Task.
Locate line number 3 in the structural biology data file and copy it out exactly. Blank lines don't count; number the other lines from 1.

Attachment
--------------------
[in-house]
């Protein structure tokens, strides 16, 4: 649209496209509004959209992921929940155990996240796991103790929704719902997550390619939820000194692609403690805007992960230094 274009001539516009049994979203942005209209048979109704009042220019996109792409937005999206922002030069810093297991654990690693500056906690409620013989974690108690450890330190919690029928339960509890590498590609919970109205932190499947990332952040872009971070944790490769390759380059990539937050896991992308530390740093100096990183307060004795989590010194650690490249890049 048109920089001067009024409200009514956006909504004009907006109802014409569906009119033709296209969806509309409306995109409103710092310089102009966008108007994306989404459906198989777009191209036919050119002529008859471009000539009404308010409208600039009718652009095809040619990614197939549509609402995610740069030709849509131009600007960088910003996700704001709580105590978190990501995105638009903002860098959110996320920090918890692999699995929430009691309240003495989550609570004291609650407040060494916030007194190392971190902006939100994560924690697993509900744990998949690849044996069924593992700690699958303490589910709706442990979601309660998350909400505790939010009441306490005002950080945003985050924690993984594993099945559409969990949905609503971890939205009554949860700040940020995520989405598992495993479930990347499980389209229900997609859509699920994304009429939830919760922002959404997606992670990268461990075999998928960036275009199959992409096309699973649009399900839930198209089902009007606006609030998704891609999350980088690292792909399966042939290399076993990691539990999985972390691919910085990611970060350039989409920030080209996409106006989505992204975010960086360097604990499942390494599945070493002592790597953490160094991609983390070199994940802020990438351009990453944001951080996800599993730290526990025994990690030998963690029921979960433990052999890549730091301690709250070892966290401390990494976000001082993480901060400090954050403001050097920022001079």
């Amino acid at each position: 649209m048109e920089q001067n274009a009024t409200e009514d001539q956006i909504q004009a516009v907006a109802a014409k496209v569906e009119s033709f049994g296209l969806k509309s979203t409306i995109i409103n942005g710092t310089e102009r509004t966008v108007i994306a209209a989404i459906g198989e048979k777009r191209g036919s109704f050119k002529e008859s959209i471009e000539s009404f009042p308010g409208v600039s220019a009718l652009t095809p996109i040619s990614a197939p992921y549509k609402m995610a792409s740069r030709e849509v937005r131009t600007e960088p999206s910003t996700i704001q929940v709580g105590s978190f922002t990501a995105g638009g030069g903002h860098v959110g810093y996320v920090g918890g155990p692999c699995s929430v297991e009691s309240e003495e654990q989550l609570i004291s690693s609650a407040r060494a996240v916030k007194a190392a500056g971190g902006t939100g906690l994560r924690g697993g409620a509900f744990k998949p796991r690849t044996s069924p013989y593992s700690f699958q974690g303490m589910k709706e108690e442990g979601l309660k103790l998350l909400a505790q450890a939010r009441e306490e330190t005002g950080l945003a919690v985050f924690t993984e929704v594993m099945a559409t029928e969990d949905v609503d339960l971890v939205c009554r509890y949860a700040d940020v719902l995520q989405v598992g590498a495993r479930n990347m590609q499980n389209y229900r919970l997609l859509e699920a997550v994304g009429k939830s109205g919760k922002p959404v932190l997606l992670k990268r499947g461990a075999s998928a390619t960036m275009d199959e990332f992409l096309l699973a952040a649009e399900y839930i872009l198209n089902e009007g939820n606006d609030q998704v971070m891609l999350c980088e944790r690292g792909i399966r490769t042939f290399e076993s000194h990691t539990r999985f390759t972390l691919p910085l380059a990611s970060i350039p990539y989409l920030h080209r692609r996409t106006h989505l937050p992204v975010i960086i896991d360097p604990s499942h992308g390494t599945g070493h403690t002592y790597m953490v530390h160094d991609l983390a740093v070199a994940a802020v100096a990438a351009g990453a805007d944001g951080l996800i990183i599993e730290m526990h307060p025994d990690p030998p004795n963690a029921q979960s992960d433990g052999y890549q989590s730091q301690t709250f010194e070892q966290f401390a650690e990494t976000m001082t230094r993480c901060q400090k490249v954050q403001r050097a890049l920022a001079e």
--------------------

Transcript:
């Amino acid at each position: 649209m048109e920089q001067n274009a009024t409200e009514d001539q956006i909504q004009a516009v907006a109802a014409k496209v569906e009119s033709f049994g296209l969806k509309s979203t409306i995109i409103n942005g710092t310089e102009r509004t966008v108007i994306a209209a989404i459906g198989e048979k777009r191209g036919s109704f050119k002529e008859s959209i471009e000539s009404f009042p308010g409208v600039s220019a009718l652009t095809p996109i040619s990614a197939p992921y549509k609402m995610a792409s740069r030709e849509v937005r131009t600007e960088p999206s910003t996700i704001q929940v709580g105590s978190f922002t990501a995105g638009g030069g903002h860098v959110g810093y996320v920090g918890g155990p692999c699995s929430v297991e009691s309240e003495e654990q989550l609570i004291s690693s609650a407040r060494a996240v916030k007194a190392a500056g971190g902006t939100g906690l994560r924690g697993g409620a509900f744990k998949p796991r690849t044996s069924p013989y593992s700690f699958q974690g303490m589910k709706e108690e442990g979601l309660k103790l998350l909400a505790q450890a939010r009441e306490e330190t005002g950080l945003a919690v985050f924690t993984e929704v594993m099945a559409t029928e969990d949905v609503d339960l971890v939205c009554r509890y949860a700040d940020v719902l995520q989405v598992g590498a495993r479930n990347m590609q499980n389209y229900r919970l997609l859509e699920a997550v994304g009429k939830s109205g919760k922002p959404v932190l997606l992670k990268r499947g461990a075999s998928a390619t960036m275009d199959e990332f992409l096309l699973a952040a649009e399900y839930i872009l198209n089902e009007g939820n606006d609030q998704v971070m891609l999350c980088e944790r690292g792909i399966r490769t042939f290399e076993s000194h990691t539990r999985f390759t972390l691919p910085l380059a990611s970060i350039p990539y989409l920030h080209r692609r996409t106006h989505l937050p992204v975010i960086i896991d360097p604990s499942h992308g390494t599945g070493h403690t002592y790597m953490v530390h160094d991609l983390a740093v070199a994940a802020v100096a990438a351009g990453a805007d944001g951080l996800i990183i599993e730290m526990h307060p025994d990690p030998p004795n963690a029921q979960s992960d433990g052999y890549q989590s730091q301690t709250f010194e070892q966290f401390a650690e990494t976000m001082t230094r993480c901060q400090k490249v954050q403001r050097a890049l920022a001079e």